Here's a big problem I had with the movie. The movie is told to us by Chevalier who tells us that little girls are awesome and that dudes shouldn't bother to get married. Gaston, his protege, ultimately rejects this notion and marries Gigi. But in the end of the movie, Chevalier goes back to singing, "Thank Heaven for Little Girls." It's like his character learns absolutely NOTHING! So, basically, Gaston takes up the opposite position as his uncle, but somehow they both live happily ever after? Then, what exactly is your point of view movie? If the point is to be yourself and marriage is great, then I feel like Chevalier should walk away from it having learned some kind of lesson.
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#15 Cameron H.

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Posted 14 August 2017 - 09:51 AM

View PostCakeBug Tranch, on 14 August 2017 - 09:15 AM, said:


That's only two fewer than 'Ben-Hur' and 'Titanic'.



To be fair, I don't think Titanic deserved that many either.
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Posted 14 August 2017 - 09:55 AM

View PostCameron H., on 14 August 2017 - 09:51 AM, said:


To be fair, I don't think Titanic deserved that many either.

Arguably not, but it was a pretty incredible visual achievement (with lots of practical effects). It hasn't aged well but when you watch it you go 'yep, I see why they swept the awards'. THIS one? Whoo boy.
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#17 Cameron H.

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Posted 14 August 2017 - 10:02 AM

Best Picture, definitely not. But Costume Design, Cinematography, Production Design, and maybe, Adapted Screen Play, I can see. I'm not sure about Best Musical since the only other Musical I've seen from that year was South Pacific, and I don't remember being that impressed with it.
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Posted 14 August 2017 - 10:02 AM

Yes, the quantity of Oscars is a misleading list, for sure. Those behind the scenes ones add up fast.
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#19 Cameron H.

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Posted 14 August 2017 - 10:18 AM

Also, I just want to go on record as stating, I didn't really like this movie either - although I didn't exactly loathe it. I'm more defending it in a Devil's Advocate role for the sake of conversation. I do not endorse anything in this movie. Plus, I feel some responsibility for thrusting this upon all of you. :unsure:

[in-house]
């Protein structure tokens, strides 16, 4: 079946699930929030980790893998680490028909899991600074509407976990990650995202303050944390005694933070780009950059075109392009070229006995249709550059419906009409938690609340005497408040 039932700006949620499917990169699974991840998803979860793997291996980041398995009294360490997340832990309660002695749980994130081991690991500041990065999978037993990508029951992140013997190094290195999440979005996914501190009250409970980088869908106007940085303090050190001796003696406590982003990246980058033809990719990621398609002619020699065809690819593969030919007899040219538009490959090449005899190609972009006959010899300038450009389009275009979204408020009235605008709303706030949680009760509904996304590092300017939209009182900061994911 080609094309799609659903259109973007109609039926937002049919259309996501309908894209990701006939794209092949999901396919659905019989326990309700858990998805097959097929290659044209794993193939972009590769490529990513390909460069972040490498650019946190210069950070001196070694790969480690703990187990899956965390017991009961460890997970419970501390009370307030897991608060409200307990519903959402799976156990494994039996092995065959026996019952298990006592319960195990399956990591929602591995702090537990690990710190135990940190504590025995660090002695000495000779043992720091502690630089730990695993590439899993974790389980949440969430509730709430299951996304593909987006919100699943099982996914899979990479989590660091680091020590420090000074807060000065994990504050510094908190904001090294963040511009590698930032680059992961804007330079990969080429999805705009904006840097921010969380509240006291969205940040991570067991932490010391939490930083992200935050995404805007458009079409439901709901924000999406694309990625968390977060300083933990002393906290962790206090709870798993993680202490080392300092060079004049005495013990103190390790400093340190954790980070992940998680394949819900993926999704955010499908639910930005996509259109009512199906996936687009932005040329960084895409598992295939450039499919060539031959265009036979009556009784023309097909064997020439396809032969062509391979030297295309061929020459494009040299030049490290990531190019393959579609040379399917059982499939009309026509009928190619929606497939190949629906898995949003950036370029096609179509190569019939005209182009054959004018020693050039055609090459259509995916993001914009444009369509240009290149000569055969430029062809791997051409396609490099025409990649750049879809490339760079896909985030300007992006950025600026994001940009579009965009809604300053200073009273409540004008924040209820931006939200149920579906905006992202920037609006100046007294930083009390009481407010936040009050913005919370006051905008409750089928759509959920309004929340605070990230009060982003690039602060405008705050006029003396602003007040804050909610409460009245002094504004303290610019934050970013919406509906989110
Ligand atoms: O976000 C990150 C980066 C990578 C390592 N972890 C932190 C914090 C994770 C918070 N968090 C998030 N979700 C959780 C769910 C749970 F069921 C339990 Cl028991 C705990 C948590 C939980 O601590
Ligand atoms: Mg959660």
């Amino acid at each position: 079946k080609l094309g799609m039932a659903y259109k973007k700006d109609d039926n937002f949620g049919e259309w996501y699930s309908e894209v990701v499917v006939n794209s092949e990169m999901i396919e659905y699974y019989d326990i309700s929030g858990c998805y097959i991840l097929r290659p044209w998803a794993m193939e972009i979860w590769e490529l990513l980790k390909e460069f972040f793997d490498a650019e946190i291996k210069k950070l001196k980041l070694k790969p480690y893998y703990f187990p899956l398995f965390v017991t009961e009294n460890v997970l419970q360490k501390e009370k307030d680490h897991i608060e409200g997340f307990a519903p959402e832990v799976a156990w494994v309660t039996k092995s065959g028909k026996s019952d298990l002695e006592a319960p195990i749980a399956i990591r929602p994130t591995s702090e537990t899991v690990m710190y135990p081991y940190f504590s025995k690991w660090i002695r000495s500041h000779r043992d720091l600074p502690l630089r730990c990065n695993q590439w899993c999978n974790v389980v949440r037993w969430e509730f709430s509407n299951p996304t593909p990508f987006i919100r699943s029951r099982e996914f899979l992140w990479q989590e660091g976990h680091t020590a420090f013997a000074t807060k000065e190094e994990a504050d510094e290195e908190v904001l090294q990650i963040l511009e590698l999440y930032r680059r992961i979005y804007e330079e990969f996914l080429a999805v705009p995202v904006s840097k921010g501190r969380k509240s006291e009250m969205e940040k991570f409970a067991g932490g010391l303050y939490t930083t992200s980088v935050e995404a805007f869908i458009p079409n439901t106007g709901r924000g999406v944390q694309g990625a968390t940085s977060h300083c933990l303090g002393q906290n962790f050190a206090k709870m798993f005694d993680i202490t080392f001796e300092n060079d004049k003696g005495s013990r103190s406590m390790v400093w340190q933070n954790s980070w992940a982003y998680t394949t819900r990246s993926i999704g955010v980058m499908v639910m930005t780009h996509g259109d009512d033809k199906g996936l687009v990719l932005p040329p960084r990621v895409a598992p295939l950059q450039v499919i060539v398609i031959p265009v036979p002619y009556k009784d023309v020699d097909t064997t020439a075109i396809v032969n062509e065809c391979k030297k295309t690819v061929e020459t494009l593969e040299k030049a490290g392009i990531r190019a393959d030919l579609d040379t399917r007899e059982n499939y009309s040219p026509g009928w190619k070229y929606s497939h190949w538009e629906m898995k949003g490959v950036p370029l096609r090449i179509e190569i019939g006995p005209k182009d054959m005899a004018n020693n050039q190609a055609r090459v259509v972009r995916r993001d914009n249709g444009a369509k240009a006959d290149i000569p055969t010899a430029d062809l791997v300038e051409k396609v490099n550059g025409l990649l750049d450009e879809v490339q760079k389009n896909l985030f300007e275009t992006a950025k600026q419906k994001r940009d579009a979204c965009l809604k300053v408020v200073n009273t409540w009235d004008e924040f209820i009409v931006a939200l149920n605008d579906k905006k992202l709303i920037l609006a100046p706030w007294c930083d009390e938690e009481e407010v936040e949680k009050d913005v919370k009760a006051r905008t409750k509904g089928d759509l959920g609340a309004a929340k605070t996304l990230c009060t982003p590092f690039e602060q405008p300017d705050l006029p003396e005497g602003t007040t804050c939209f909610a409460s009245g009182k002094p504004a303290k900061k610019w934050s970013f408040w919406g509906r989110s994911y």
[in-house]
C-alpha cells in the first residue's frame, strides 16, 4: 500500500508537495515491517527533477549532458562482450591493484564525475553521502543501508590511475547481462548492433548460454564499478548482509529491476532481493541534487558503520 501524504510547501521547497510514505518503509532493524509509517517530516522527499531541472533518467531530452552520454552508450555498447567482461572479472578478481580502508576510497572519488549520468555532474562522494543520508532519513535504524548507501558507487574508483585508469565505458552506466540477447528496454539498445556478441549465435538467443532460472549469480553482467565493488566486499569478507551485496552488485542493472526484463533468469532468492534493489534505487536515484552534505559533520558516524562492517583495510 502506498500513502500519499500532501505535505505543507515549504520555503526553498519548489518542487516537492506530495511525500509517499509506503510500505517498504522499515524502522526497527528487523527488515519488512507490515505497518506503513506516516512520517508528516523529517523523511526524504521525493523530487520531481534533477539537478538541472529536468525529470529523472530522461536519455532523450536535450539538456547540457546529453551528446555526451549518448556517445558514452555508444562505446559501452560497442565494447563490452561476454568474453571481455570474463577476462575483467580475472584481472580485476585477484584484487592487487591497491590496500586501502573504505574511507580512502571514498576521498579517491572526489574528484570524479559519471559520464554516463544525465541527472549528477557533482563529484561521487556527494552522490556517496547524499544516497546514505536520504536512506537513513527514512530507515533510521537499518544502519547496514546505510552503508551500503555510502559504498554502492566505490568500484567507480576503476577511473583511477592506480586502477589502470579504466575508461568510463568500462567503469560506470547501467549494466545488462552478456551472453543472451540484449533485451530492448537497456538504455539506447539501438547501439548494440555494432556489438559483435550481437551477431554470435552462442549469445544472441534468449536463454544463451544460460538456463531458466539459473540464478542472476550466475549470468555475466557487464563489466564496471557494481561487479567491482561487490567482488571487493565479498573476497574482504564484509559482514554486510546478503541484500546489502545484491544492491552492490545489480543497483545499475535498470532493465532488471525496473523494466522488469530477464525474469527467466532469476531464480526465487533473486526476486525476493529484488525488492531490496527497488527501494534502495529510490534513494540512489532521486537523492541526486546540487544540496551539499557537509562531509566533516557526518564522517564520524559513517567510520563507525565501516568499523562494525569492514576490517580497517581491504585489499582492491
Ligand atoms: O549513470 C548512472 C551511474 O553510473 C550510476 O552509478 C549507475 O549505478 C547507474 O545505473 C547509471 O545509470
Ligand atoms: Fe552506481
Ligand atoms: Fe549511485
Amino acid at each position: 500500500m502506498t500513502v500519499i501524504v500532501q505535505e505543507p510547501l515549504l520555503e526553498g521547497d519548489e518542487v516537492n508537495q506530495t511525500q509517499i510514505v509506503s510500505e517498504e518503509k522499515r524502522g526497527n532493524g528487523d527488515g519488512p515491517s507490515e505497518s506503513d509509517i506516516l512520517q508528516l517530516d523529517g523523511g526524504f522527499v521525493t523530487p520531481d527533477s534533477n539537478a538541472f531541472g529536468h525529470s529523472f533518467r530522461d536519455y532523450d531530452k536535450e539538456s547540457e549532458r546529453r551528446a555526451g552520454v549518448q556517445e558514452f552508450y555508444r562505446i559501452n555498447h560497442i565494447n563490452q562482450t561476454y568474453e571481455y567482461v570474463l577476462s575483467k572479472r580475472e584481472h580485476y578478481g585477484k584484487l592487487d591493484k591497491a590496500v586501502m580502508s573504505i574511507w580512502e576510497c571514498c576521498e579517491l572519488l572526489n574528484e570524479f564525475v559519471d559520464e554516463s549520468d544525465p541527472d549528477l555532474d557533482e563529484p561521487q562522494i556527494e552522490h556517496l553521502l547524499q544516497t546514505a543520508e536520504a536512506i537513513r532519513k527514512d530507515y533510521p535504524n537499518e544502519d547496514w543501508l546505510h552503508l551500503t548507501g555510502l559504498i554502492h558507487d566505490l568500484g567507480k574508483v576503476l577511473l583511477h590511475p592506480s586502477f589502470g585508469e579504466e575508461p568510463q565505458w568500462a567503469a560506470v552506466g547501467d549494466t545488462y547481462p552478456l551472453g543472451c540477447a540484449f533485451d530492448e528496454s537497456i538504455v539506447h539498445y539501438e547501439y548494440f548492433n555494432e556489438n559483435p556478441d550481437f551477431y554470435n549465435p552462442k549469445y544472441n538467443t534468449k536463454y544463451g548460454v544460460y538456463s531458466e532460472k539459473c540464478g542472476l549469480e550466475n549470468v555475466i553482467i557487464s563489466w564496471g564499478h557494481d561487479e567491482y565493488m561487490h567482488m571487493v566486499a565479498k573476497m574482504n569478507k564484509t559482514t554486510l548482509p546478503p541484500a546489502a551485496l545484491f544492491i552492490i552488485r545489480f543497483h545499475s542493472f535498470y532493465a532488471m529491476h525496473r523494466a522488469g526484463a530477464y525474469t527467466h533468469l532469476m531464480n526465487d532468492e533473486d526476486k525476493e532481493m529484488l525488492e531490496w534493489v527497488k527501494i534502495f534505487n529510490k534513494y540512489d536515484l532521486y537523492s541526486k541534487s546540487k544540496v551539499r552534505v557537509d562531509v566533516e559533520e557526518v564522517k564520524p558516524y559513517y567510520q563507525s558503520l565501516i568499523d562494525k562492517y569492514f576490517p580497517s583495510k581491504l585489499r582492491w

If you want to know how I felt about this movie, I would say, in a word, exhausting. I felt like every five seconds I had to rationalize and put into context what was happening on the screen. I was constantly having to say to myself "it was the fifties," "it's set in 1900," "that's how it was in France," "being a courtesan, at that time, would have given her some level of autonomy that a lot of women of that era would not have enjoyed." And every time I was able to successfully do that and finally enjoy it, something else would happen.

So, ultimately, I think it was a well made movie. There were some gorgeous shots and whatnot, but ultimately, my 21st Century brain couldn't really cope with the level of BS they were shoveling.
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Posted 14 August 2017 - 10:29 AM

View PostCameron H., on 14 August 2017 - 10:18 AM, said:

Also, I just want to go on record as stating, I didn't really like this movie either - although I didn't exactly loathe it. I'm more defending it in a Devil's Advocate role for the sake of conversation. I do not endorse anything in this movie. Plus, I feel some responsibility for thrusting this upon all of you. :unsure:


Posted Image

View PostCameron H., on 14 August 2017 - 10:18 AM, said:

So, ultimately, I think it was a well made movie. There were some gorgeous shots and whatnot, but ultimately, my 21st Century brain couldn't really cope with the level of BS they were shoveling.


I couldn't quite figure out what they achieved by all of their on-location filming in Paris - they didn't really make the most of the locations in the Tulieries Gardens and the Luxembourg Gardens that didn't look vaguely like green-screen. A lot of the stuff that was shot on location was so often so tightly framed that the impact was lost. There were few moments where the majesty of Paris was immaterial, because they were clearly in a studio (like where Gaston rides his buggy right underneath the Eiffel Tower!!), so the much-feted on-location shots were wasted.